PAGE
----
These and other features as well as advantages of the different embodiments of the invention will be apparent by referring to the drawings, detailed description and claims below, where:
FIG. 1 is a logical block diagram of the software components in a client-server configuration for implementing a network service look-up procedure according to an embodiment of the invention.
FIG. 2 illustrates software components for the network service look-up procedure according to another embodiment of the invention.
FIG. 3 is a more detailed logical block diagram of the software components and their basic functions used in network service look-up according to an embodiment of the invention.
FIG. 4 is a flow chart of the steps performed between a client application the service manager program, and its associated plug-ins according to another embodiment of the invention.
FIG. 5 shows an example of a computer system which may be used with an embodiment of the invention as a client or server machine.
FIG. 6 is an example of a dialog box on a display device of a client computer system showing a hierarchy of services based on the type of service and the domain names of the servers.
FIG. 7 illustrates an embodiment of the invention as computer system memory.
FIG. 8 shows an embodiment of the invention as a portable storage medium.
As summarized above and described in further detail below, the invention provides an interface for application programs to use when seeking to interact with or browse services provided on a network. The invention can be viewed as a level of abstraction to the Open Systems Interconnect (OSI) Reference Model between the Application Layer and the Network Layer, with which the application can browse for network services without being configured with the Network Layer protocols that are used to communicate with the provider of those services.
A portion of the disclosure of this patent document contains material which is subject to copyright protection. The copyright owner has no objection to the facsimile reproduction by anyone of the patent document or the patent disclosure, as it appears in the Patent and Trademark Office patent file or records, but otherwise reserves all copyright rights whatsoever. Copyright© Apple Computer, Inc. 1997.
For purposes of explanation, specific embodiments are set forth below to provide a thorough understanding of the invention. However, as understood by one skilled in the art, from reading this disclosure, the invention may be practiced without such details. Furthermore, well-known elements, process steps, and the like, are not set forth in detail in order to avoid obscuring the invention.
FIG. 1 illustrates an overview of a client-server configuration used in a network service look-up procedure according to an embodiment of the invention. The Figure shows a number of networks that are configured with different Transport and Network Layer communication protocols ("network protocols") and coupled to each other using a router 152. The look-up procedure begins with a client application ("application") 110 in the AppleTalk network 108 sending a look-up request to an interface 120 for a particular type of service. The application 110 and interface 120 would normally be processes running on the same client computer or machine (not shown). The request can be accompanied by buffers which are used to hold the result data for the look-up request. The interface 120 is configured to access any number of service identification protocol (SIP) servers under predefined network protocols.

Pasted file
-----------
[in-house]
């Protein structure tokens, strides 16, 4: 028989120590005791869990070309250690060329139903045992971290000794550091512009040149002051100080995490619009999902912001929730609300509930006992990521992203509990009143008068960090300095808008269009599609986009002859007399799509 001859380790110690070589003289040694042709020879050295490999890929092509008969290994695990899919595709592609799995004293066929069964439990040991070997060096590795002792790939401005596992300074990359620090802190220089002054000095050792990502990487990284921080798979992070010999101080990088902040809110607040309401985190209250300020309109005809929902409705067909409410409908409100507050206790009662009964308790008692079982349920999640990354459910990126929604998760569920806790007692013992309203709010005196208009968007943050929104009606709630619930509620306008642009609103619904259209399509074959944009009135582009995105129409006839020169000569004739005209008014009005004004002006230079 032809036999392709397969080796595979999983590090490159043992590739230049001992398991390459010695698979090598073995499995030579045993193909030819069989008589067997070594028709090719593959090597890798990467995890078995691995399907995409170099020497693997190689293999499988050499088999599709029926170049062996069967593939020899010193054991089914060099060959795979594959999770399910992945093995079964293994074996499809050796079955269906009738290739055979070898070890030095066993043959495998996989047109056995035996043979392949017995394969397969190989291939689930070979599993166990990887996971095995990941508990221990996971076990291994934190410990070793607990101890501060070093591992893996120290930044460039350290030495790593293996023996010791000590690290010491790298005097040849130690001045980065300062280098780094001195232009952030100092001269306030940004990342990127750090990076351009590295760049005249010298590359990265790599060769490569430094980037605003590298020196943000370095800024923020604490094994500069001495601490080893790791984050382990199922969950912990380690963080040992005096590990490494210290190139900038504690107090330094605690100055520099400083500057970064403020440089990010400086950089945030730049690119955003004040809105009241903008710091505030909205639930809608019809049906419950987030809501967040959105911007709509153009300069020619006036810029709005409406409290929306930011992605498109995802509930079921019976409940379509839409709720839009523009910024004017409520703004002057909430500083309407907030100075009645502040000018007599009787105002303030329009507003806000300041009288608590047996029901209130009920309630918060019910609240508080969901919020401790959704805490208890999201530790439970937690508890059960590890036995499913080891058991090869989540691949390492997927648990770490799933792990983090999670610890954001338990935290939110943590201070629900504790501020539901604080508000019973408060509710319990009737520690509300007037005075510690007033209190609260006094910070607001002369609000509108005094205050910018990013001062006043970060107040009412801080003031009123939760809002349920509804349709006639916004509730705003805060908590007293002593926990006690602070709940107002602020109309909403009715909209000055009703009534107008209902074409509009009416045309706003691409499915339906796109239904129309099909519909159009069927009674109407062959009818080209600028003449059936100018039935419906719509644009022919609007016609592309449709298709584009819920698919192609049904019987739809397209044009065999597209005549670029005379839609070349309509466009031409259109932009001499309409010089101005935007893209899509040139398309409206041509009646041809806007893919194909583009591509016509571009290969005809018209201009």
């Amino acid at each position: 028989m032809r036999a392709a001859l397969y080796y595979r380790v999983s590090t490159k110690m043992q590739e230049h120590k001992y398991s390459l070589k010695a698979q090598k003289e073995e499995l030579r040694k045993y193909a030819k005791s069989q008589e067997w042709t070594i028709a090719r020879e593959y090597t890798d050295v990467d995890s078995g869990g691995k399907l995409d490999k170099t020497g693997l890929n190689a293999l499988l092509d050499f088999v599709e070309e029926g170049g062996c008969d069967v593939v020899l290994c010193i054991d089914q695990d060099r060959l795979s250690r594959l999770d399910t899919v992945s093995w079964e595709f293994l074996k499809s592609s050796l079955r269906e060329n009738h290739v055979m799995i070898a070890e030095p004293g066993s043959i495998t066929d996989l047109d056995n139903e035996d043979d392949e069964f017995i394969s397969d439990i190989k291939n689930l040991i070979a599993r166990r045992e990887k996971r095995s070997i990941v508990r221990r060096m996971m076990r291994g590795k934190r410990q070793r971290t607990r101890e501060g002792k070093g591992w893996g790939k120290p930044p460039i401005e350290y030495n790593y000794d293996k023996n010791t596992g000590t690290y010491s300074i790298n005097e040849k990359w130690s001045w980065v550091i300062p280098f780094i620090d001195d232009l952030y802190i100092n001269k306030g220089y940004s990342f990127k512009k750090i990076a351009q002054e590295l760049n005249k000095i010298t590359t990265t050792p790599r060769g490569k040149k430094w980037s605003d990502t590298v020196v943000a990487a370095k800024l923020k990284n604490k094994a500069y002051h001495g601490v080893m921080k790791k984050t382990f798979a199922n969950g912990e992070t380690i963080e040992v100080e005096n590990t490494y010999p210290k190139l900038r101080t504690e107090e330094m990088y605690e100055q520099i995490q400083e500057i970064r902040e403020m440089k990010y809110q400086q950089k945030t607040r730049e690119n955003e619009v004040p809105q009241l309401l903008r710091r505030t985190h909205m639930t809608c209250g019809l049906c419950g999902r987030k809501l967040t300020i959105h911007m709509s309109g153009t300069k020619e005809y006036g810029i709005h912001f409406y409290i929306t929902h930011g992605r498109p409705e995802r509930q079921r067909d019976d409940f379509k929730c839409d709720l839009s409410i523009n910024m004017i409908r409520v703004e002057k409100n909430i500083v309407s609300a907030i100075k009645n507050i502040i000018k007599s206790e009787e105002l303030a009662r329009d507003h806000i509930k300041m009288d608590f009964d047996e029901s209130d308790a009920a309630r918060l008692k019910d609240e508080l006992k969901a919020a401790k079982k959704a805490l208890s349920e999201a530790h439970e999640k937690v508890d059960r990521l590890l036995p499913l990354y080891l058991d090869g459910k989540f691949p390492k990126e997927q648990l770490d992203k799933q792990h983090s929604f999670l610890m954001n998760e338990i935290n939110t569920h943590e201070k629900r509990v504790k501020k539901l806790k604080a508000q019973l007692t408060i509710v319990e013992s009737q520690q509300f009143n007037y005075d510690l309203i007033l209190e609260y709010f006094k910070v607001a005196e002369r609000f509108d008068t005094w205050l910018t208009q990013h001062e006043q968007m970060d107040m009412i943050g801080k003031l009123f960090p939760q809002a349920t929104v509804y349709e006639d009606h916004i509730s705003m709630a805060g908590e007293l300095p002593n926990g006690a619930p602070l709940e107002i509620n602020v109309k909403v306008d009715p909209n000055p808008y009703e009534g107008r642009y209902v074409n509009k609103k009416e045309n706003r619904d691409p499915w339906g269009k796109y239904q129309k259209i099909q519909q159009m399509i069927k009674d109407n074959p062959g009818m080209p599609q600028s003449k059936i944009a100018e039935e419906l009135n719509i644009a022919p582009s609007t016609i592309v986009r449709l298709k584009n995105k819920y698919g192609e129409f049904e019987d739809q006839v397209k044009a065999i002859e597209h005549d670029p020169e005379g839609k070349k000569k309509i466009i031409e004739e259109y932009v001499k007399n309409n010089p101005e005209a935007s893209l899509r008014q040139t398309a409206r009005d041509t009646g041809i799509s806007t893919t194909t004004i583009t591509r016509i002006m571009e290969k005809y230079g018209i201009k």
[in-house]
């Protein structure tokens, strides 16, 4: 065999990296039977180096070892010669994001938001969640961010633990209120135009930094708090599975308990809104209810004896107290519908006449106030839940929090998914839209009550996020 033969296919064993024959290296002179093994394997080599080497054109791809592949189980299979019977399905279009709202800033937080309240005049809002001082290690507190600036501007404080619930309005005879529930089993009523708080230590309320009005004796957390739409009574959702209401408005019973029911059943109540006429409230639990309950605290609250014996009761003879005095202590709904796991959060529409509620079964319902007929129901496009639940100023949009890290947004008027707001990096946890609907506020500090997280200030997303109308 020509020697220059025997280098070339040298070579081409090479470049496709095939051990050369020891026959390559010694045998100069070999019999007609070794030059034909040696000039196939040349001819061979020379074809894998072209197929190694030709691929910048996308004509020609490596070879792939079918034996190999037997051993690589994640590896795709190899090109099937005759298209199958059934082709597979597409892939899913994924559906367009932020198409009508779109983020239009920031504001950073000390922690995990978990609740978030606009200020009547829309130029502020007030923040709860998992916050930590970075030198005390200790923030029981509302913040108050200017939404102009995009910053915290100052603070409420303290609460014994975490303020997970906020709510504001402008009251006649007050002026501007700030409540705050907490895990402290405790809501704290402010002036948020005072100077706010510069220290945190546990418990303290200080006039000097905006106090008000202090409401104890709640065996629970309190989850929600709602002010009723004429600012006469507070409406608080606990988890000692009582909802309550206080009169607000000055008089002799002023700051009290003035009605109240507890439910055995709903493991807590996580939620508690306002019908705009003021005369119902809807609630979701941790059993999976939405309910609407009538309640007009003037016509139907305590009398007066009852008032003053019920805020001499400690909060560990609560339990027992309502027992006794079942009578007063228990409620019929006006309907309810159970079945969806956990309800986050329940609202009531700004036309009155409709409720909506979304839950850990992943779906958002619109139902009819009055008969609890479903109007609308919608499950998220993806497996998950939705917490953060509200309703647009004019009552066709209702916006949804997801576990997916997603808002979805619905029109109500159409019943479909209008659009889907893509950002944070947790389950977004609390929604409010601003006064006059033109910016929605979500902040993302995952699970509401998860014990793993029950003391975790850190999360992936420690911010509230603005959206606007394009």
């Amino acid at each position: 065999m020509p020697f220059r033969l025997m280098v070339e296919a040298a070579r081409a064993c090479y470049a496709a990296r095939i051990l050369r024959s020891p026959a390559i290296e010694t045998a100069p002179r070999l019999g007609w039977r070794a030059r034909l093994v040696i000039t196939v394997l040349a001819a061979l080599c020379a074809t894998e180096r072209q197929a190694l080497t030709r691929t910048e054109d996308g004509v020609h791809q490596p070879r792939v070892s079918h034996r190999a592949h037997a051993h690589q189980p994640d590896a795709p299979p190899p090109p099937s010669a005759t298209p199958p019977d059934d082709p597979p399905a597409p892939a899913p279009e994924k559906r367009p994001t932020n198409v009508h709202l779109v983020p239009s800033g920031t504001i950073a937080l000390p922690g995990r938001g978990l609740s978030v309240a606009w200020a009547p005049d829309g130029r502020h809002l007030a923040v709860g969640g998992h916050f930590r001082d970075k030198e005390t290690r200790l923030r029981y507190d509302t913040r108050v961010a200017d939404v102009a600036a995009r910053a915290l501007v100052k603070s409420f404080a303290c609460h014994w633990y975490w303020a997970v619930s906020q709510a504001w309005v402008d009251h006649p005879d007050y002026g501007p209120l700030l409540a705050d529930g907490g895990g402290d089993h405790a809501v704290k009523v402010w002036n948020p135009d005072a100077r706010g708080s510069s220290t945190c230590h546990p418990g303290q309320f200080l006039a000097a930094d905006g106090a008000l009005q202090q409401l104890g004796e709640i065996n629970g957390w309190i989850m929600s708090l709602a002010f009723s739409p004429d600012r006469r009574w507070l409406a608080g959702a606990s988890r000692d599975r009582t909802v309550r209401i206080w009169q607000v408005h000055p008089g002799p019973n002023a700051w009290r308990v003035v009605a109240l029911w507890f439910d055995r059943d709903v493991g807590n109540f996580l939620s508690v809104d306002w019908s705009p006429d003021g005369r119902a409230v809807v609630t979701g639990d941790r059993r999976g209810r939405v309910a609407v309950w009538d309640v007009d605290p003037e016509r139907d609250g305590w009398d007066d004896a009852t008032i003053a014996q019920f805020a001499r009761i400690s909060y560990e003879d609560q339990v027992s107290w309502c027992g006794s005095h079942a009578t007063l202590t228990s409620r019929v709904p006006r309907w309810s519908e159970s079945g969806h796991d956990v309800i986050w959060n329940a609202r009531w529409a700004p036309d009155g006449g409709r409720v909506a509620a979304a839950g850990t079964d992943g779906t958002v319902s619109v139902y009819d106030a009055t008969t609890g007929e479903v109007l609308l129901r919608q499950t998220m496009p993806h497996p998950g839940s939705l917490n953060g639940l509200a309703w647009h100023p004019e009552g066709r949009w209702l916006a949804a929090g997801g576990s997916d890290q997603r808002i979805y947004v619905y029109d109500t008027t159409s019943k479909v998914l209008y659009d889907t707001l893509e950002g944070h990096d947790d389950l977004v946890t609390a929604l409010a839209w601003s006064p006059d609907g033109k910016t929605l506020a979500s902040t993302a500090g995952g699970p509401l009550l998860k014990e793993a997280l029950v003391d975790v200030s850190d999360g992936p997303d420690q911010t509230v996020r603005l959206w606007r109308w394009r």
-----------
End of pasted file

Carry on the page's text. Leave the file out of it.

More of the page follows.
The interface 120 can be configured as a client to SIP servers based on several different combinations of SIPs running over different network protocols. For example, SIP server 124 can be a Lightweight Directory Access Protocol (LDAP) server running on TCP/IP, SIP server 126 can be a Service Location Protocol (SLP) server running on Internet Packet Exchange/Sequenced Packet Exchange (IPX/SPX), while SIP server 128 can be a Domain Name Service (DNS) server also running on TCP/IP. Thus, the different SIP servers can reside in different networks connected to each other using a router 152, as shown in FIG. 1, and communicate with interface 120 using their different identification and network protocols. Other network protocols that are contemplated include Microsoft's proprietary SMB.
The interface 120 receives a request for a type of service, and in response queries one or more of the SIP servers with which it is configured to communicate. In particular, the interface 120 looks up the type of service in each SIP server's database 134, 136, or 138 of registered services. Each database may have a table that lists registered service names, the network address of a server that provides the registered service, as well as the type of service provided. Examples of service types include: domain name registration and resolution; remote file access, (including services that implement, for example, the File Transfer Protocol (FTP) and AppleTalk Filing Protocol (AFP) (such as those provided by the FTP server "Filey" in FIG. 1) for sending and retrieving documents; mail services that provide receipt and forwarding of e-mail using such known protocols as Simple Mail Transfer Protocol (SMTP) and Post Office Protocol (POP); Web related services (such as those provided by the Web server 144 named "Webby" in FIG. 1) such as those accessed via the popular Web sites on the Internet, using such protocols as HyperText Transfer Protocol (HTTP) and Secure HTTP (S-HTTP); as well as printer services (such as those provided by the print server 142 named "Printo" in FIG. 1).